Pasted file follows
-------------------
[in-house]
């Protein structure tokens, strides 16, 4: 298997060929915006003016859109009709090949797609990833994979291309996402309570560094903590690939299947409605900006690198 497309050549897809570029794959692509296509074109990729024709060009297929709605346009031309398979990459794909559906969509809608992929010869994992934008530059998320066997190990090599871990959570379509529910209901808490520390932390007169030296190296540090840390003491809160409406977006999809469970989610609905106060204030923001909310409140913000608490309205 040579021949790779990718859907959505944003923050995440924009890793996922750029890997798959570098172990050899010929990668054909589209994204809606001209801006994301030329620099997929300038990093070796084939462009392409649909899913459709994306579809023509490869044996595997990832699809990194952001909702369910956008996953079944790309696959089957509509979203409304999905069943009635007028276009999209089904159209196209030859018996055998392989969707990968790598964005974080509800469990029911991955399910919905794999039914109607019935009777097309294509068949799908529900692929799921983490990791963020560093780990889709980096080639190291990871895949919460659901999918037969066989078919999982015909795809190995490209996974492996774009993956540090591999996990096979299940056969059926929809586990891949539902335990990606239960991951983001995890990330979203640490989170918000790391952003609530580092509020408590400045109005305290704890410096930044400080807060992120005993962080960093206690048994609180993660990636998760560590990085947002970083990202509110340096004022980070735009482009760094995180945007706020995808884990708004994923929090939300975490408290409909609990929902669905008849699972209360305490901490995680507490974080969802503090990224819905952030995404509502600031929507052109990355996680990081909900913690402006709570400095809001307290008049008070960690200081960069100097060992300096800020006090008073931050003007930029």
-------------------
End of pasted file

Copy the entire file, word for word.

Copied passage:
[in-house]
């Protein structure tokens, strides 16, 4: 298997060929915006003016859109009709090949797609990833994979291309996402309570560094903590690939299947409605900006690198 497309050549897809570029794959692509296509074109990729024709060009297929709605346009031309398979990459794909559906969509809608992929010869994992934008530059998320066997190990090599871990959570379509529910209901808490520390932390007169030296190296540090840390003491809160409406977006999809469970989610609905106060204030923001909310409140913000608490309205 040579021949790779990718859907959505944003923050995440924009890793996922750029890997798959570098172990050899010929990668054909589209994204809606001209801006994301030329620099997929300038990093070796084939462009392409649909899913459709994306579809023509490869044996595997990832699809990194952001909702369910956008996953079944790309696959089957509509979203409304999905069943009635007028276009999209089904159209196209030859018996055998392989969707990968790598964005974080509800469990029911991955399910919905794999039914109607019935009777097309294509068949799908529900692929799921983490990791963020560093780990889709980096080639190291990871895949919460659901999918037969066989078919999982015909795809190995490209996974492996774009993956540090591999996990096979299940056969059926929809586990891949539902335990990606239960991951983001995890990330979203640490989170918000790391952003609530580092509020408590400045109005305290704890410096930044400080807060992120005993962080960093206690048994609180993660990636998760560590990085947002970083990202509110340096004022980070735009482009760094995180945007706020995808884990708004994923929090939300975490408290409909609990929902669905008849699972209360305490901490995680507490974080969802503090990224819905952030995404509502600031929507052109990355996680990081909900913690402006709570400095809001307290008049008070960690200081960069100097060992300096800020006090008073931050003007930029």